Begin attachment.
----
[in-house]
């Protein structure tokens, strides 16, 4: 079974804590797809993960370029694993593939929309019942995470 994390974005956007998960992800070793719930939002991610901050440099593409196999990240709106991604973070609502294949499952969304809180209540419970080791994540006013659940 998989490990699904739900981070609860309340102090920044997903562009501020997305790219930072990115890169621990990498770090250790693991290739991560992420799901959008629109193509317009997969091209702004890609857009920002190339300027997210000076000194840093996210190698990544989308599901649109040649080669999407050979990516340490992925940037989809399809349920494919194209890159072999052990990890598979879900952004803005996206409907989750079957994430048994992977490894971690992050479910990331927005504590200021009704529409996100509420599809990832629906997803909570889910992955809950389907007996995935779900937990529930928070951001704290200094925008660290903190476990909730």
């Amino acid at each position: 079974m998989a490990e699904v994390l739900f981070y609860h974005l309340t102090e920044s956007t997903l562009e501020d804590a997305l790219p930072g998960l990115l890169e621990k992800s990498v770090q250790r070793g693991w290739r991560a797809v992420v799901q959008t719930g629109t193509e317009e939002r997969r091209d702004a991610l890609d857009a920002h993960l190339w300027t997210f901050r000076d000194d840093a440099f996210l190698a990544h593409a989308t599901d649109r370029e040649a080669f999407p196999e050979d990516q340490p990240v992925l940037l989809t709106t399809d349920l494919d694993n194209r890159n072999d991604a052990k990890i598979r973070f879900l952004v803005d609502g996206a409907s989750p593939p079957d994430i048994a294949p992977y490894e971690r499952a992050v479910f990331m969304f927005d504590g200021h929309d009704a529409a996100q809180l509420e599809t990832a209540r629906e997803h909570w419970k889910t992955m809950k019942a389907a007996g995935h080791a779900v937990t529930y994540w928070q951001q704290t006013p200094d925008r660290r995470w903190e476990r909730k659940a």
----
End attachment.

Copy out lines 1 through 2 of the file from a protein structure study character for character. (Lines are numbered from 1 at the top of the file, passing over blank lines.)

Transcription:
[in-house]
């Protein structure tokens, strides 16, 4: 079974804590797809993960370029694993593939929309019942995470 994390974005956007998960992800070793719930939002991610901050440099593409196999990240709106991604973070609502294949499952969304809180209540419970080791994540006013659940 998989490990699904739900981070609860309340102090920044997903562009501020997305790219930072990115890169621990990498770090250790693991290739991560992420799901959008629109193509317009997969091209702004890609857009920002190339300027997210000076000194840093996210190698990544989308599901649109040649080669999407050979990516340490992925940037989809399809349920494919194209890159072999052990990890598979879900952004803005996206409907989750079957994430048994992977490894971690992050479910990331927005504590200021009704529409996100509420599809990832629906997803909570889910992955809950389907007996995935779900937990529930928070951001704290200094925008660290903190476990909730």